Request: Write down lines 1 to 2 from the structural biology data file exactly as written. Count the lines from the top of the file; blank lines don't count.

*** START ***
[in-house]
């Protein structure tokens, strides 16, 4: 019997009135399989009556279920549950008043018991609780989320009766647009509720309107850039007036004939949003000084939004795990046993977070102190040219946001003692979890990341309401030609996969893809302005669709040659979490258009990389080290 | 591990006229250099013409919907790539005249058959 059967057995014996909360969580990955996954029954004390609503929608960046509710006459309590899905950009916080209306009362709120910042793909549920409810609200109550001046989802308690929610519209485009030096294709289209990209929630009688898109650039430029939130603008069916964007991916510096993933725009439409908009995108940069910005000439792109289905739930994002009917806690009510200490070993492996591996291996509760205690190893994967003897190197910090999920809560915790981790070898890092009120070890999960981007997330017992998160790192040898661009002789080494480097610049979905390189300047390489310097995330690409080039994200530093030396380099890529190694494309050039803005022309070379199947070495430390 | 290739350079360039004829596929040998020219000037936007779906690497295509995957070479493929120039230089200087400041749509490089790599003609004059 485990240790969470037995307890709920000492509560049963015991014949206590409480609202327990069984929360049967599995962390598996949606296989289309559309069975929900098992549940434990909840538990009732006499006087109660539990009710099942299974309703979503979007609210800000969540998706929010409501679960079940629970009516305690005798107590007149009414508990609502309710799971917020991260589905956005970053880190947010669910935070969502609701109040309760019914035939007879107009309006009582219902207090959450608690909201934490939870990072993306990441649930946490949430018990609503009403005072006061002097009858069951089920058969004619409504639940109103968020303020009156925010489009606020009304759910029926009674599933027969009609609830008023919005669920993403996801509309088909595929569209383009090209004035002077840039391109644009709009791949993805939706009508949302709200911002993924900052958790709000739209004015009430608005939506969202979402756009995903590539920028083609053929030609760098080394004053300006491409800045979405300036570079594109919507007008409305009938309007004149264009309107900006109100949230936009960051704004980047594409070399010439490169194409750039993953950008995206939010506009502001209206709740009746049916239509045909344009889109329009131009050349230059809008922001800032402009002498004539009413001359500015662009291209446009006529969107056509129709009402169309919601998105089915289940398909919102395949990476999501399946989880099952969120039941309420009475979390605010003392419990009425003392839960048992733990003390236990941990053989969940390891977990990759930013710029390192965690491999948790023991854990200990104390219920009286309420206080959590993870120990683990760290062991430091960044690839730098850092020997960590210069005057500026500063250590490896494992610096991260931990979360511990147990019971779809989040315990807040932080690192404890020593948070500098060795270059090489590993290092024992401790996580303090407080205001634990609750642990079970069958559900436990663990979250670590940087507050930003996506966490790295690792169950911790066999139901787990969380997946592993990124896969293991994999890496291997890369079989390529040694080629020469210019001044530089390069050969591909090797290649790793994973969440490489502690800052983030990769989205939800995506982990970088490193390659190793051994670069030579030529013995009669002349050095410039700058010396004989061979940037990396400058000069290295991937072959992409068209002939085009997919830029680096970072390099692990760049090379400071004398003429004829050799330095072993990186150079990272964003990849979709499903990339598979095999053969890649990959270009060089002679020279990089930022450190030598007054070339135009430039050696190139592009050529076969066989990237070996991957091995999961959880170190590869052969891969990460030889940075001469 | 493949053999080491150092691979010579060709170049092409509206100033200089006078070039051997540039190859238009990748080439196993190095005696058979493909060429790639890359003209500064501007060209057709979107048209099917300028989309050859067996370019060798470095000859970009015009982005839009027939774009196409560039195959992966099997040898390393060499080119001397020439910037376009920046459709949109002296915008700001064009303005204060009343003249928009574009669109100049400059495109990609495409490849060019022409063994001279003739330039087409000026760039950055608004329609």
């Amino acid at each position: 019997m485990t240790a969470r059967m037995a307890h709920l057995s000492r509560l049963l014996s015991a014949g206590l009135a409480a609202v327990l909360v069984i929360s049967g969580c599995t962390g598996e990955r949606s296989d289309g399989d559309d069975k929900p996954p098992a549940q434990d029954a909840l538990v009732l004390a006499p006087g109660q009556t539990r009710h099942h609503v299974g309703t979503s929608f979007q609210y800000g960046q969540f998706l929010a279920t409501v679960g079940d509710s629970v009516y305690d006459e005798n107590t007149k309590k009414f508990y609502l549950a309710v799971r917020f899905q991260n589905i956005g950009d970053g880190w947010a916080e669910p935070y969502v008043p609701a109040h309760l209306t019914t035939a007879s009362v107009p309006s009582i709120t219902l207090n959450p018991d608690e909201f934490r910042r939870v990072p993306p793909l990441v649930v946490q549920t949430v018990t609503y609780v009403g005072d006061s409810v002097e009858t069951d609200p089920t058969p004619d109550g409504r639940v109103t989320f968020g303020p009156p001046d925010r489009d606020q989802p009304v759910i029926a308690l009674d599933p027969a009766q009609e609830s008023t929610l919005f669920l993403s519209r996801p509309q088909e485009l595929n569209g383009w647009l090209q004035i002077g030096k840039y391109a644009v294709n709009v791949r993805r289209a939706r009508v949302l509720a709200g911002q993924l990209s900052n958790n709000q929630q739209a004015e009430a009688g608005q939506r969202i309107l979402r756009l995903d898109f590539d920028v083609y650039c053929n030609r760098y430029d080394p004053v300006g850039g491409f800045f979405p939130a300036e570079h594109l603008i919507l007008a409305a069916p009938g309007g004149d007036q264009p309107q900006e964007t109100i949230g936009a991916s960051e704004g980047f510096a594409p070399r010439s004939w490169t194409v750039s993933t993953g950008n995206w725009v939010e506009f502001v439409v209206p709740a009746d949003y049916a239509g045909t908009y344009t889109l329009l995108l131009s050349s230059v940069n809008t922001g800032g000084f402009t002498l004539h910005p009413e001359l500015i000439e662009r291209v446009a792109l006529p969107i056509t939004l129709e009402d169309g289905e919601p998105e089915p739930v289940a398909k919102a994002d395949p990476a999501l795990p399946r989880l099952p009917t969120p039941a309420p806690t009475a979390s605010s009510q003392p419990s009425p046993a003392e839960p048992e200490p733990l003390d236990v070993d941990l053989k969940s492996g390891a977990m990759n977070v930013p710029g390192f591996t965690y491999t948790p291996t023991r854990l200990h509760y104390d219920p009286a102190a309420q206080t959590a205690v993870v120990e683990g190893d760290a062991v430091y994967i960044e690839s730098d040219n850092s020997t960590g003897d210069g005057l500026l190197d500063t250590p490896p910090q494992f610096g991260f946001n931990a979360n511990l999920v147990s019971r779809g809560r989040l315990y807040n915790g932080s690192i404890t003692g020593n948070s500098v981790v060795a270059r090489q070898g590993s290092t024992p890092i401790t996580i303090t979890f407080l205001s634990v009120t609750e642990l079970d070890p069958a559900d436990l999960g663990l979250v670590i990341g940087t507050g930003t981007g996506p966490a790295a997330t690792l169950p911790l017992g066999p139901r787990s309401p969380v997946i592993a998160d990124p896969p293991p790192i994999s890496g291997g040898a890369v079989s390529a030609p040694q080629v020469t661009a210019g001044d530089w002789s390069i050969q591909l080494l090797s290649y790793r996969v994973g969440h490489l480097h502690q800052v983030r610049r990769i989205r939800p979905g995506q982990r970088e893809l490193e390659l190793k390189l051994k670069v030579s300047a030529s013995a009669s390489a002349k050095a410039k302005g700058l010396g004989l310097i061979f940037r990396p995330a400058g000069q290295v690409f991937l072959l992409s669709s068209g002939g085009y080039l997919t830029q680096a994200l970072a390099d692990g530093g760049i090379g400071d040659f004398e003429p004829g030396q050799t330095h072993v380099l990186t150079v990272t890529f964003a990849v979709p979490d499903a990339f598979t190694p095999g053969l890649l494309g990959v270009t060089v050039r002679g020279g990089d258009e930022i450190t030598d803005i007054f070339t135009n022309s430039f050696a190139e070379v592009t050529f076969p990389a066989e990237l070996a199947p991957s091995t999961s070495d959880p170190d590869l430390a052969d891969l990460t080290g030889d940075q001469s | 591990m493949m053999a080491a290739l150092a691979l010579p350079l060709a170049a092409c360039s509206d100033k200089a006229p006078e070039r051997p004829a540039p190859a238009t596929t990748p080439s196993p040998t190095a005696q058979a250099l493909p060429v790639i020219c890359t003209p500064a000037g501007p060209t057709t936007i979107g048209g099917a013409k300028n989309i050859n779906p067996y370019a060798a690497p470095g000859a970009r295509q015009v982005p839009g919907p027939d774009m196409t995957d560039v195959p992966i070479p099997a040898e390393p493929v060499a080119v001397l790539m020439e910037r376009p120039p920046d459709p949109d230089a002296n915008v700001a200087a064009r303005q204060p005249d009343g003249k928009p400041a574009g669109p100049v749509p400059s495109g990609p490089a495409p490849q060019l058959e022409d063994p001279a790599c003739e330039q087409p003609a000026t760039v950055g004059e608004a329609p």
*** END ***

[in-house]
């Protein structure tokens, strides 16, 4: 019997009135399989009556279920549950008043018991609780989320009766647009509720309107850039007036004939949003000084939004795990046993977070102190040219946001003692979890990341309401030609996969893809302005669709040659979490258009990389080290 | 591990006229250099013409919907790539005249058959 059967057995014996909360969580990955996954029954004390609503929608960046509710006459309590899905950009916080209306009362709120910042793909549920409810609200109550001046989802308690929610519209485009030096294709289209990209929630009688898109650039430029939130603008069916964007991916510096993933725009439409908009995108940069910005000439792109289905739930994002009917806690009510200490070993492996591996291996509760205690190893994967003897190197910090999920809560915790981790070898890092009120070890999960981007997330017992998160790192040898661009002789080494480097610049979905390189300047390489310097995330690409080039994200530093030396380099890529190694494309050039803005022309070379199947070495430390 | 290739350079360039004829596929040998020219000037936007779906690497295509995957070479493929120039230089200087400041749509490089790599003609004059 485990240790969470037995307890709920000492509560049963015991014949206590409480609202327990069984929360049967599995962390598996949606296989289309559309069975929900098992549940434990909840538990009732006499006087109660539990009710099942299974309703979503979007609210800000969540998706929010409501679960079940629970009516305690005798107590007149009414508990609502309710799971917020991260589905956005970053880190947010669910935070969502609701109040309760019914035939007879107009309006009582219902207090959450608690909201934490939870990072993306990441649930946490949430018990609503009403005072006061002097009858069951089920058969004619409504639940109103968020303020009156925010489009606020009304759910029926009674599933027969009609609830008023919005669920993403996801509309088909595929569209383009090209004035002077840039391109644009709009791949993805939706009508949302709200911002993924900052958790709000739209004015009430608005939506969202979402756009995903590539920028083609053929030609760098080394004053300006491409800045979405300036570079594109919507007008409305009938309007004149264009309107900006109100949230936009960051704004980047594409070399010439490169194409750039993953950008995206939010506009502001209206709740009746049916239509045909344009889109329009131009050349230059809008922001800032402009002498004539009413001359500015662009291209446009006529969107056509129709009402169309919601998105089915289940398909919102395949990476999501399946989880099952969120039941309420009475979390605010003392419990009425003392839960048992733990003390236990941990053989969940390891977990990759930013710029390192965690491999948790023991854990200990104390219920009286309420206080959590993870120990683990760290062991430091960044690839730098850092020997960590210069005057500026500063250590490896494992610096991260931990979360511990147990019971779809989040315990807040932080690192404890020593948070500098060795270059090489590993290092024992401790996580303090407080205001634990609750642990079970069958559900436990663990979250670590940087507050930003996506966490790295690792169950911790066999139901787990969380997946592993990124896969293991994999890496291997890369079989390529040694080629020469210019001044530089390069050969591909090797290649790793994973969440490489502690800052983030990769989205939800995506982990970088490193390659190793051994670069030579030529013995009669002349050095410039700058010396004989061979940037990396400058000069290295991937072959992409068209002939085009997919830029680096970072390099692990760049090379400071004398003429004829050799330095072993990186150079990272964003990849979709499903990339598979095999053969890649990959270009060089002679020279990089930022450190030598007054070339135009430039050696190139592009050529076969066989990237070996991957091995999961959880170190590869052969891969990460030889940075001469 | 493949053999080491150092691979010579060709170049092409509206100033200089006078070039051997540039190859238009990748080439196993190095005696058979493909060429790639890359003209500064501007060209057709979107048209099917300028989309050859067996370019060798470095000859970009015009982005839009027939774009196409560039195959992966099997040898390393060499080119001397020439910037376009920046459709949109002296915008700001064009303005204060009343003249928009574009669109100049400059495109990609495409490849060019022409063994001279003739330039087409000026760039950055608004329609």